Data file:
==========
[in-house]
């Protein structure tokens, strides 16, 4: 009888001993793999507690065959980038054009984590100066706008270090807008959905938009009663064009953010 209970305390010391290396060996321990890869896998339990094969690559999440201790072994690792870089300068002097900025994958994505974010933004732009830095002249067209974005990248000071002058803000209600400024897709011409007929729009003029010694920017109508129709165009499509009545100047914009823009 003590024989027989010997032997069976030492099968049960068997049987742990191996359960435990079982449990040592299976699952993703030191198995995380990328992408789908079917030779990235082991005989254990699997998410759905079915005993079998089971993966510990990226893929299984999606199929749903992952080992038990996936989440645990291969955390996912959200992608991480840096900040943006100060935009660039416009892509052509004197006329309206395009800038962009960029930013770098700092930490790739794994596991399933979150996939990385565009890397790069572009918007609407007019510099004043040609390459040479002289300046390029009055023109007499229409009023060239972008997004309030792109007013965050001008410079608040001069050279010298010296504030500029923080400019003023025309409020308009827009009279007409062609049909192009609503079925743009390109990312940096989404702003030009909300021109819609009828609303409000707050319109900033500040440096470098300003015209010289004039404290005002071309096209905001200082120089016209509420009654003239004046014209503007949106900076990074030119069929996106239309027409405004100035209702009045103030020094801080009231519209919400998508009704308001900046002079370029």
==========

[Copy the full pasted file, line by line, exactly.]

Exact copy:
[in-house]
């Protein structure tokens, strides 16, 4: 009888001993793999507690065959980038054009984590100066706008270090807008959905938009009663064009953010 209970305390010391290396060996321990890869896998339990094969690559999440201790072994690792870089300068002097900025994958994505974010933004732009830095002249067209974005990248000071002058803000209600400024897709011409007929729009003029010694920017109508129709165009499509009545100047914009823009 003590024989027989010997032997069976030492099968049960068997049987742990191996359960435990079982449990040592299976699952993703030191198995995380990328992408789908079917030779990235082991005989254990699997998410759905079915005993079998089971993966510990990226893929299984999606199929749903992952080992038990996936989440645990291969955390996912959200992608991480840096900040943006100060935009660039416009892509052509004197006329309206395009800038962009960029930013770098700092930490790739794994596991399933979150996939990385565009890397790069572009918007609407007019510099004043040609390459040479002289300046390029009055023109007499229409009023060239972008997004309030792109007013965050001008410079608040001069050279010298010296504030500029923080400019003023025309409020308009827009009279007409062609049909192009609503079925743009390109990312940096989404702003030009909300021109819609009828609303409000707050319109900033500040440096470098300003015209010289004039404290005002071309096209905001200082120089016209509420009654003239004046014209503007949106900076990074030119069929996106239309027409405004100035209702009045103030020094801080009231519209919400998508009704308001900046002079370029």